Cosmetic Blepharoplasty is North America’s most popular cosmetic procedure and is done to rejuvenate your “saggy and baggy” eyelids, leaving you with a refreshed and natural appearance. Why might you consider a cosmetic Blepharoplasty? This is what we hear our patients tell us every day:

“My eyelids make me look older than I feel.”

“People say I look tired.”

“I’m getting the same eyelids as Mom, (or Dad).”

“I don’t need glasses after my Lasik, but now people see my eyelids.”

“I can’t wear makeup anymore – it is always smudging.”

If you are not satisfied with the appearance of your eyes, you may wish to consider Blepharoplasty to reduce and remove the extra skin and fat (bags!!) from your upper and/or lower eyelids.

Are the eyes the “windows to the soul”? No one is sure about that, but your eyes tell a lot about you. If the image of your eyelids does not tell others how young and energetic you really feel, cosmetic Blepharoplasty may be the procedure for you. We can’t promise to take 20 years off everyone, for many of our patients are under 40, but we do want your eyes to look as good as possible to naturally communicate your own energy, vitality, and beauty.

 

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Upper Eyelid Blepharoplasty

Surgery on the upper eyelid has been performed for many years, indeed, dating back to 1852, when Sir William Bowman operated on a child with a droopy eyelid (and this was in the days without anesthetic!). Many different problems are associated with the upper eyelids: true eyelid ptosis (droopy eyelid), dermatochalasis (extra or redundant eyelid skin and fat), eyebrow drooping, and the absence of the appropriate skin crease. Evaluation of the upper lid area includes the understanding of these features, as well as the understanding of the underlying eye and its physiology.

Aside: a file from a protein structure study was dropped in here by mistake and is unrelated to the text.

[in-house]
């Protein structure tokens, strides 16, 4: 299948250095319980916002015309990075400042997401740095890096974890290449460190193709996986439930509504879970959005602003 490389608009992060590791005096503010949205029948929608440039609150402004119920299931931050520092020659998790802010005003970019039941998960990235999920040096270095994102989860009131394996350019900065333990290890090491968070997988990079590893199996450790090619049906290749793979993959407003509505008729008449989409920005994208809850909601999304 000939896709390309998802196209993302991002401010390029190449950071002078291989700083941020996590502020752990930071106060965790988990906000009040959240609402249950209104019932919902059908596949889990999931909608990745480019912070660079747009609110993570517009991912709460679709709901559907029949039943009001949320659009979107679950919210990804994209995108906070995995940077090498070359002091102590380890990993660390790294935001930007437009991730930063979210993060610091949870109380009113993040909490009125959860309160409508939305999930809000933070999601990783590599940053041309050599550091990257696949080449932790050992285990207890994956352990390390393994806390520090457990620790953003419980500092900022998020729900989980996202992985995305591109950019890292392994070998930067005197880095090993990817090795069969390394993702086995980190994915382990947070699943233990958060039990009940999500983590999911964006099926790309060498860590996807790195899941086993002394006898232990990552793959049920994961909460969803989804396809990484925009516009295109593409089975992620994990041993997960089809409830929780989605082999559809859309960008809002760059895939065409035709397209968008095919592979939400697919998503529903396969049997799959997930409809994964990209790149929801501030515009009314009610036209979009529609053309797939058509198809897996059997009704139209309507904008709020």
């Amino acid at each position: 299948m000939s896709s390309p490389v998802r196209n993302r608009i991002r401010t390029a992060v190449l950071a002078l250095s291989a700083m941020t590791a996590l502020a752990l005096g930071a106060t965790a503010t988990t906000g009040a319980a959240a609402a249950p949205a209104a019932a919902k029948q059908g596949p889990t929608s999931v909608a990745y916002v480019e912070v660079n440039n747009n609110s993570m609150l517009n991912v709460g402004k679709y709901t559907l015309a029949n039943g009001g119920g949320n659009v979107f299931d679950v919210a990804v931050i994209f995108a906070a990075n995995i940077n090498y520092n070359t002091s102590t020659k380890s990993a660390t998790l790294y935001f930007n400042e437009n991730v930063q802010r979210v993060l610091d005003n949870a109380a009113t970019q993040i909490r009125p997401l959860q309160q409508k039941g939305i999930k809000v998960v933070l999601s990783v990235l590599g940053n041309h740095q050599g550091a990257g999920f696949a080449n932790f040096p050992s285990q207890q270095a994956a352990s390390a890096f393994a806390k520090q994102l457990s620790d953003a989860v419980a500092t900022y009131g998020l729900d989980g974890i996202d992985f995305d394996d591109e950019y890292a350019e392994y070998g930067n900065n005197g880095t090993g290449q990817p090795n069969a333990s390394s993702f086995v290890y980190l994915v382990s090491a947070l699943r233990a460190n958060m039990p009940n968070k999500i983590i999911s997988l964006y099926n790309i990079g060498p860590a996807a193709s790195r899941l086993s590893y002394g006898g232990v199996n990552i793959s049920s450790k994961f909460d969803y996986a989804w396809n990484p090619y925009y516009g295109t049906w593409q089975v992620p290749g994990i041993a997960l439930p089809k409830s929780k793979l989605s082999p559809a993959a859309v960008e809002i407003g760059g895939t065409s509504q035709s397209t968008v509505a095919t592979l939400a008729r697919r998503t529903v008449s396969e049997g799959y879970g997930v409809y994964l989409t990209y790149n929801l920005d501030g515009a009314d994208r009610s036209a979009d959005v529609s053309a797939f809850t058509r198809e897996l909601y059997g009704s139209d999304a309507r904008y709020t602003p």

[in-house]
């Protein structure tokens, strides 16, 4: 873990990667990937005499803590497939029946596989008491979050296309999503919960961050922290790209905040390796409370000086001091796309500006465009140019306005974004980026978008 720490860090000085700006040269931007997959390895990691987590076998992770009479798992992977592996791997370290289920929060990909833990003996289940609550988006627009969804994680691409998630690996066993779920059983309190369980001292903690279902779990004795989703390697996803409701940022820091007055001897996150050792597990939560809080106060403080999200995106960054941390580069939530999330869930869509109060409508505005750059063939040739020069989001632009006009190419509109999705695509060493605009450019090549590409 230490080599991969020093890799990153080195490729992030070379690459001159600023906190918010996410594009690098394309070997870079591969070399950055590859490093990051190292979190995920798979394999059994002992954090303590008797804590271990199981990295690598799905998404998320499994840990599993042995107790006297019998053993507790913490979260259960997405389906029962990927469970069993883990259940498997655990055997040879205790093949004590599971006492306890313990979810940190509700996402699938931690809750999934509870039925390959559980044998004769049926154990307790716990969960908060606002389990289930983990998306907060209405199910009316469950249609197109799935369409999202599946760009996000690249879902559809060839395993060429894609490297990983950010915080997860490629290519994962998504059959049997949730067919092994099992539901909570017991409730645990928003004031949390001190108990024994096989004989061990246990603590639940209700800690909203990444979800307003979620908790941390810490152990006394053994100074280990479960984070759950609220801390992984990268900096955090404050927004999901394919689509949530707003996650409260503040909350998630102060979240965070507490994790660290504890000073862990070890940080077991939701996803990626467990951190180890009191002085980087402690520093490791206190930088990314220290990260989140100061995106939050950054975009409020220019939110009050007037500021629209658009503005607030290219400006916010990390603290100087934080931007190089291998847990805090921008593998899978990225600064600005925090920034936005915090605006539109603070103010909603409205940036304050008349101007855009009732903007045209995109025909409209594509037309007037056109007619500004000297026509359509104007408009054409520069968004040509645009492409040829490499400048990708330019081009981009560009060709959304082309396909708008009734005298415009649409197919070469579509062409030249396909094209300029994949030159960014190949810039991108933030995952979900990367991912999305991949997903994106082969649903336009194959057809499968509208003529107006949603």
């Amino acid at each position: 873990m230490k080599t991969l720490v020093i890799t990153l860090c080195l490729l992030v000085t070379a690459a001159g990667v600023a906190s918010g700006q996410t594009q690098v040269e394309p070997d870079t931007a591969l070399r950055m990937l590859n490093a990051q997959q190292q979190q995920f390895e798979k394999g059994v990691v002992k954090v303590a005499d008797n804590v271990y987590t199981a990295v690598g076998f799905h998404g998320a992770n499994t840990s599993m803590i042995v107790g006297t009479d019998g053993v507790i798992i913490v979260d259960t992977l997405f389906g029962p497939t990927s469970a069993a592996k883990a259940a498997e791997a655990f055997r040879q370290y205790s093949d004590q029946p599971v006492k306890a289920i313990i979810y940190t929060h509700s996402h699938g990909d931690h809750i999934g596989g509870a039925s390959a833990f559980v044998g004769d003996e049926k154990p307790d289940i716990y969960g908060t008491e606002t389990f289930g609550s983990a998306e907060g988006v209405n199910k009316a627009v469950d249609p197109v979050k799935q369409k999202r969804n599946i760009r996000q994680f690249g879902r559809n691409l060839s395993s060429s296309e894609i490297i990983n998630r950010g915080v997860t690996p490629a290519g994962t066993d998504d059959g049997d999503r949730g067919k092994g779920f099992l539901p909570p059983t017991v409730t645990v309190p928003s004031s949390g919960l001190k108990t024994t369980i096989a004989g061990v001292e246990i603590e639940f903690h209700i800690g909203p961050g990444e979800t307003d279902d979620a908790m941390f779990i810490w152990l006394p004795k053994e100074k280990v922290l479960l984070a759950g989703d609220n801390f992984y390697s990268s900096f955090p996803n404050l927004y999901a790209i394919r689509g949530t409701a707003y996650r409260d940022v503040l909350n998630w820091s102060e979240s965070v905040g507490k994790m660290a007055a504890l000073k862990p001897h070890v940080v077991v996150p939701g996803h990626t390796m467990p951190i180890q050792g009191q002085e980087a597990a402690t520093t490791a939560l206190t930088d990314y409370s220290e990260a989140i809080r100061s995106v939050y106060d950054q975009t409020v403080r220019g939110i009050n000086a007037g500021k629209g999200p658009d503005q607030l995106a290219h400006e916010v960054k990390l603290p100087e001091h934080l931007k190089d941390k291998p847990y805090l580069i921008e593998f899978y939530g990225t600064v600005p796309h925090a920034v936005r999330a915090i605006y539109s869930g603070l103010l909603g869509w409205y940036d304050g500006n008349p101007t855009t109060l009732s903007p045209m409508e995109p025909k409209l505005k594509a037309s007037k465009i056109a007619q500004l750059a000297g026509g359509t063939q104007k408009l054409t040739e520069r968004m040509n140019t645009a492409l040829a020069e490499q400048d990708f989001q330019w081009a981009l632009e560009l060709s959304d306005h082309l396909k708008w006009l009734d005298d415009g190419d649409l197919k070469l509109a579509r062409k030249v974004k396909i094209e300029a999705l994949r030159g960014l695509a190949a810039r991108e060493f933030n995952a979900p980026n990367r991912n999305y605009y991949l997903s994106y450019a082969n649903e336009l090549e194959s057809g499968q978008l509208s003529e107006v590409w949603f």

A true droopy eyelid, either from birth or from loss of the normal function of the eyelid anatomy, is generally correctable. Our doctors use dozens of different techniques to correct a true droopy eyelid, and generally this type of surgery, is appropriately covered by your provincial health insurance (like Alberta Health and Wellness).

Dermatochalasis, or “baggy eyelids”, is a common problem and often has a familial tendency. Very occasionally, it is apparent even in children, but generally becomes more common with increasing age. It is often exaggerated by a brow ptosis, the drooping or sagging of the eyebrow. The role of cosmetic blepharoplasty is to remove the excess skin, and to thin the eyelid in the appropriate areas by removing excess fibrous tissue and fat. It is the fat pockets within the upper eyelid that produce the “heavy bags”. This surgery has been done for many years and the CO2 Laser has added to its efficiency and safety. Generally, the appropriate amount of skin is excised and underlying tissues are thinned. It is important to take this in the context of safety and comfort of the eye – the upper lid needs to have adequate skin to have full and easy closure of the eye. Also, the brow position is very important in its contribution to the appearance of the eyelid.

Surgical Management of Upper Lid Bepharoplasty